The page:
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The honor walk: paying tribute to one of their own

By The Health News Team | November 22, 2019
The honor walk: paying tribute to one of their own

The Gubbe family on one of their much-loved road trips.

On a Sunday in September 2019, the
Sharp Grossmont Hospital team learned that one of their own, beloved Safety team member Kevin Gubbe, would pass that day after being hospitalized there for some time.

While that reality sent a somber shock across the hospital, it was no surprise to anyone when they learned that Kevin was an organ donor. What came together that day for this Sharp employee of 38 years was a powerful and emotional tribute to Kevin, in real time, in the hospital's halls.

The honor walk
An honor walk is a gathering of hospital staff, family and friends who line the halls during an organ donor's final moments. These tributes are becoming increasingly familiar in hospitals across the country.

Sharp Grossmont's medical intensive care unit (MICU) was in the early stages of establishing the honor walk as a formal program for future organ donors and becoming the first Sharp hospital to do so. That day, however, it seemed only fitting that the first of these tributes could be bestowed upon Kevin and his family.

Lindsey Ryan, manager of the MICU, said it was a privilege to pull off such a deserved tribute to Kevin. Working with team members, administration and
Lifesharing — the nonprofit organ and tissue recovery organization, also a partner with Sharp — the tribute came together in less than 12 hours.

It was all at once difficult and sad, yet beautiful and very fitting.

"Knowing that Kevin was one of our own, our team worked determinedly to coordinate an honor walk with interdisciplinary team members, administration and Lifesharing," Ryan says.

"It was a profound privilege to pay tribute to Kevin with the distinction of being the honoree of our first honor walk."

The honor walk: family and friends line the halls

Sharp Grossmont staff, and Kevin’s family and friends, line the halls during the hospital’s first Honor Walk.

At the honor walk, a solemn procession of family and friends accompanies the patient as they are wheeled from their hospital room to the OR, where their organs will be procured to become lifesaving gifts to strangers in waiting. Staff and others line the hallway in support. The moment provides something that is powerful and sacred during such a difficult time - the opportunity for friends, family and hospital staff to give thanks for the patient's selfless act.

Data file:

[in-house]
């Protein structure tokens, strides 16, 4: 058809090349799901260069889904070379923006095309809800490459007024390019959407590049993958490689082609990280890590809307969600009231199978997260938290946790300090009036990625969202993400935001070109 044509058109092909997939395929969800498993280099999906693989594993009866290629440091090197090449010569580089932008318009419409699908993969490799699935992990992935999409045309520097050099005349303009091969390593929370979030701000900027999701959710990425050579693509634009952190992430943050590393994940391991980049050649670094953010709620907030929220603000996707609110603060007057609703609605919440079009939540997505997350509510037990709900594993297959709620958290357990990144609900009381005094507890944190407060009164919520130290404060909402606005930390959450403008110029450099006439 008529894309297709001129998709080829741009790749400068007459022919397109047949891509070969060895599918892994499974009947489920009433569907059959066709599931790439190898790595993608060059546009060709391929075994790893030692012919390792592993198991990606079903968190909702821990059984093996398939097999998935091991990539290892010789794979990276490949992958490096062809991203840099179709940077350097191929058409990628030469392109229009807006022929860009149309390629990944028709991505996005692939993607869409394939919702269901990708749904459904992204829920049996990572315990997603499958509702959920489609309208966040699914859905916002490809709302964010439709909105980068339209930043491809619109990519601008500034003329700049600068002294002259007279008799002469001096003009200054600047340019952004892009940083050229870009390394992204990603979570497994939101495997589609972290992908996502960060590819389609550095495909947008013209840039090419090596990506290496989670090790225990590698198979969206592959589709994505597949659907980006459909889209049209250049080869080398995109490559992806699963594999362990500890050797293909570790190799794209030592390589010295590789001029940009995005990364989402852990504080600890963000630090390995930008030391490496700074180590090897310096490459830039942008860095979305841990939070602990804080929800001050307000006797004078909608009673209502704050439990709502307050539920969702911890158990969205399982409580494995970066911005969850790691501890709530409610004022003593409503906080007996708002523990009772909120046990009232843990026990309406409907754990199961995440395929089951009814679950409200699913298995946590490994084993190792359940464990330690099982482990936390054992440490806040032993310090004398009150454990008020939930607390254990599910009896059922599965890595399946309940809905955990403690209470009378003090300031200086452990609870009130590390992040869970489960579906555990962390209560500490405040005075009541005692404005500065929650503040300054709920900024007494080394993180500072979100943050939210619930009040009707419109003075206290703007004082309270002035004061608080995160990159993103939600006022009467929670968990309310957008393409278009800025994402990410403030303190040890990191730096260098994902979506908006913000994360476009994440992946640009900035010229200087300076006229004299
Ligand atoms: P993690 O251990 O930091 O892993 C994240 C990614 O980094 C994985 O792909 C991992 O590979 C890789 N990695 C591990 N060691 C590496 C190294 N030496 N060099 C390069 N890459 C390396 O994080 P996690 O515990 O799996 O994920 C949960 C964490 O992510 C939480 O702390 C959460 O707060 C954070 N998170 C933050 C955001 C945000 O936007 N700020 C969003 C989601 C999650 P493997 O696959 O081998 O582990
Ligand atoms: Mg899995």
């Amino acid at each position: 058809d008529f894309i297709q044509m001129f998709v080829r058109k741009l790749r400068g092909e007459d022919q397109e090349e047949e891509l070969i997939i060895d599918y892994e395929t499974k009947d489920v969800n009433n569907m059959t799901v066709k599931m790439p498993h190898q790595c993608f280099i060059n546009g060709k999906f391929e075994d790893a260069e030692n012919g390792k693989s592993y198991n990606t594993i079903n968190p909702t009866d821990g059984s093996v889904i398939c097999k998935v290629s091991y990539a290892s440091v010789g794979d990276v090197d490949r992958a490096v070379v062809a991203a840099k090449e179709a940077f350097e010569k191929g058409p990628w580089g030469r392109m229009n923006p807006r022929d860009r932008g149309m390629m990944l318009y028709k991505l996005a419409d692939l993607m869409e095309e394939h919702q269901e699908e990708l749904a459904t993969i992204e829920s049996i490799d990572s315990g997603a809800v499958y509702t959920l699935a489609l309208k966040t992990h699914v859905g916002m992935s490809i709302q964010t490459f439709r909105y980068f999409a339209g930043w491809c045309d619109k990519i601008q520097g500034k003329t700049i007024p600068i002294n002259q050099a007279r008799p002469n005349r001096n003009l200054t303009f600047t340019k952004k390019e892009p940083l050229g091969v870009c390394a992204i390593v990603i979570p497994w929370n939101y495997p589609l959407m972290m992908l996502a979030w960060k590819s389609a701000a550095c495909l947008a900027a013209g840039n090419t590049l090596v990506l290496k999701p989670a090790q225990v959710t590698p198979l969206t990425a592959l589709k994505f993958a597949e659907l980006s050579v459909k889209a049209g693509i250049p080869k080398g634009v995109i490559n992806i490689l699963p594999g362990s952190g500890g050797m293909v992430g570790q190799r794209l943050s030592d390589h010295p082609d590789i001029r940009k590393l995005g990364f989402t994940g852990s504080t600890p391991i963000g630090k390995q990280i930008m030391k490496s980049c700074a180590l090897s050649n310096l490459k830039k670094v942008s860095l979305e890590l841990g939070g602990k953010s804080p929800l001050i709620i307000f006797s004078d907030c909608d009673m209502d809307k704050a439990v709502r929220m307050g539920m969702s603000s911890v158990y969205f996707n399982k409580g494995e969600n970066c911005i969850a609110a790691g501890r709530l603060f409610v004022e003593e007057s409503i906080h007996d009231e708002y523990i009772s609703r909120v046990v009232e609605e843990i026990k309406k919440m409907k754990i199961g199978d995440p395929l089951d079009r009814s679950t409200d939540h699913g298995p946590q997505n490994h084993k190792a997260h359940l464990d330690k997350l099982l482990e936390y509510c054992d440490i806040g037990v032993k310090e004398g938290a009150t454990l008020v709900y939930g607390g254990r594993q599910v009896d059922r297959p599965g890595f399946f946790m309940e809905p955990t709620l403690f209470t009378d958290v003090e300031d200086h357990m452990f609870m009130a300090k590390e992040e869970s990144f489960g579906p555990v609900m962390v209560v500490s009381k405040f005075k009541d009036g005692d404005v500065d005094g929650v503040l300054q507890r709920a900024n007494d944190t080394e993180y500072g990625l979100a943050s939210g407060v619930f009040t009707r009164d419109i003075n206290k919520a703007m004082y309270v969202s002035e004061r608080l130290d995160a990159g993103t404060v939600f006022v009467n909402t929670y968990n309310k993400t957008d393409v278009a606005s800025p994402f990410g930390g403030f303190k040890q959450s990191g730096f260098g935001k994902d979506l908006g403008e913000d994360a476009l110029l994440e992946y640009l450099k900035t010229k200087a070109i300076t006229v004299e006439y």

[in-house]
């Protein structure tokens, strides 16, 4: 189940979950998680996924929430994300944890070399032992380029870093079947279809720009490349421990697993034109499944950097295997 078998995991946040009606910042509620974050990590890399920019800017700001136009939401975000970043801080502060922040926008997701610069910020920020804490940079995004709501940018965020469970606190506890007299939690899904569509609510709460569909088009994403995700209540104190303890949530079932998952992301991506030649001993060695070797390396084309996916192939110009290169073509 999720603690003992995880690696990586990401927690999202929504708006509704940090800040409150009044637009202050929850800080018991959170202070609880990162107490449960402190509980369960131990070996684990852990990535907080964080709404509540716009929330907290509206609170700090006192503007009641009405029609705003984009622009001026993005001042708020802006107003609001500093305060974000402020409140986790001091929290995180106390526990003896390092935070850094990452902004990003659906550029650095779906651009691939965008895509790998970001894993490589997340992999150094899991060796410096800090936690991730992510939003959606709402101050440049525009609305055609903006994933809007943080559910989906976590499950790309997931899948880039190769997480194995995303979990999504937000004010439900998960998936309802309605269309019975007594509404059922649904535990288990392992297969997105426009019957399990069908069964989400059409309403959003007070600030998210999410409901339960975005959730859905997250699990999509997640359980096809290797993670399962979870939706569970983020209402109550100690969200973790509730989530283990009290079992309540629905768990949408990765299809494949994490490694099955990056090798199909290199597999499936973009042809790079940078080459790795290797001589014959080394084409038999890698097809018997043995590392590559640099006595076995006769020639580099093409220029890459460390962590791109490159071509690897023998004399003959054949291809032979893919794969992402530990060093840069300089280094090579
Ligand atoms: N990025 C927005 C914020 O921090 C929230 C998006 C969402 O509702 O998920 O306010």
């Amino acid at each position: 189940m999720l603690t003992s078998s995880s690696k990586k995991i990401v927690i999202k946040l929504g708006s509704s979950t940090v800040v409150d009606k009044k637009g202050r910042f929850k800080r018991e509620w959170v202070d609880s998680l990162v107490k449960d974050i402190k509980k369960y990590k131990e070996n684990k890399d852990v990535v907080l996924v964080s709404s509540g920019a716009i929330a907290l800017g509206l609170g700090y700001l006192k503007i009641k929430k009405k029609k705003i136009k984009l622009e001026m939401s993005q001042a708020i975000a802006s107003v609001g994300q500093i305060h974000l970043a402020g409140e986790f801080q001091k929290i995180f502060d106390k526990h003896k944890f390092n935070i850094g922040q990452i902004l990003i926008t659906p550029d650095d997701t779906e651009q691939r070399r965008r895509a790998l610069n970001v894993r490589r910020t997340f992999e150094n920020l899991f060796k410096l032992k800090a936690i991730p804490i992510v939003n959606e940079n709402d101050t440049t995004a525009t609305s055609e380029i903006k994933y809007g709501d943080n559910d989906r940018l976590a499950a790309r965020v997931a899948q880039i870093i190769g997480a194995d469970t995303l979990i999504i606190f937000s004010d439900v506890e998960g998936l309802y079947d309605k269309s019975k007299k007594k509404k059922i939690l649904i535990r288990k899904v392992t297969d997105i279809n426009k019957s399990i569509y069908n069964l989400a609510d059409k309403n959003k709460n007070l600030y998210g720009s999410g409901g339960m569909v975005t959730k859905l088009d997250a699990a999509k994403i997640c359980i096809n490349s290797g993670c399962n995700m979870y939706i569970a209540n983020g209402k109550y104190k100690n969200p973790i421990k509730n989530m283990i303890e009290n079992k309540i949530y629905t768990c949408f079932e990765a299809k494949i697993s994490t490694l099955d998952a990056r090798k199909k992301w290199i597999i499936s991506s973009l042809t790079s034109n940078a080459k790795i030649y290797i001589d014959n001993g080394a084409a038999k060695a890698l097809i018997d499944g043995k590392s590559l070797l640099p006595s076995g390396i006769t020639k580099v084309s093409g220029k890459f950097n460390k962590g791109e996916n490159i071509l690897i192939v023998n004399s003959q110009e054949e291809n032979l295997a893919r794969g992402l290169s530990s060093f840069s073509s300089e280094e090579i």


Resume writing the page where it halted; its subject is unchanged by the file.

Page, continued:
That Sunday, more than 70 people came to the MICU to take part in the honor walk and pay tribute to Kevin.

A 'shirt off his back' kind of guy
"We didn't realize this was Sharp Grossmont's first honor walk and were absolutely astounded to see that entire hall, and much of the next hall, lined with people, particularly on a Sunday," says Marita Gubbe, Kevin's wife.

A registered organ donor herself, Marita is a diligent advocate for organ donation, and in those difficult moments was reminded of what an impact Kevin's decision would make.

"When I met Kevin 32 years ago, one of the many things that attracted me to him was his 'shirt off his back' attitude," says Marita. "Kevin always wanted to help people, so being an organ donor wasn't an action or thought. It was Kevin being Kevin."

"For both of us, there was never any thought other than to help someone else out. In death, we don't need the organs anymore, but many people out there certainly do."

Soon after Kevin's passing, it was shared that a man and woman each received one of Kevin's kidneys; the man had been on dialysis for nine years. In addition, Kevin's donated tissue will go on to help the lives of up to 50 others.

An honor walk for Kevin and the Gubbe family was a small but mighty way for the Sharp Grossmont team to show their gratitude, and to say goodbye in such a special way to their dear teammate.

"What I want to say is thank you," says Marita. "We knew Kevin was special as 'our Kevin,' but we didn't realize how special he was to everyone else."

You can join the Donate Life California registry by checking "Yes" at the Department of Motor Vehicles when applying for a driver's license or identification card. You also can sign up online in
English and
Spanish. One organ donor can save up to eight lives, and one tissue donor can improve the lives of up to 50 others.

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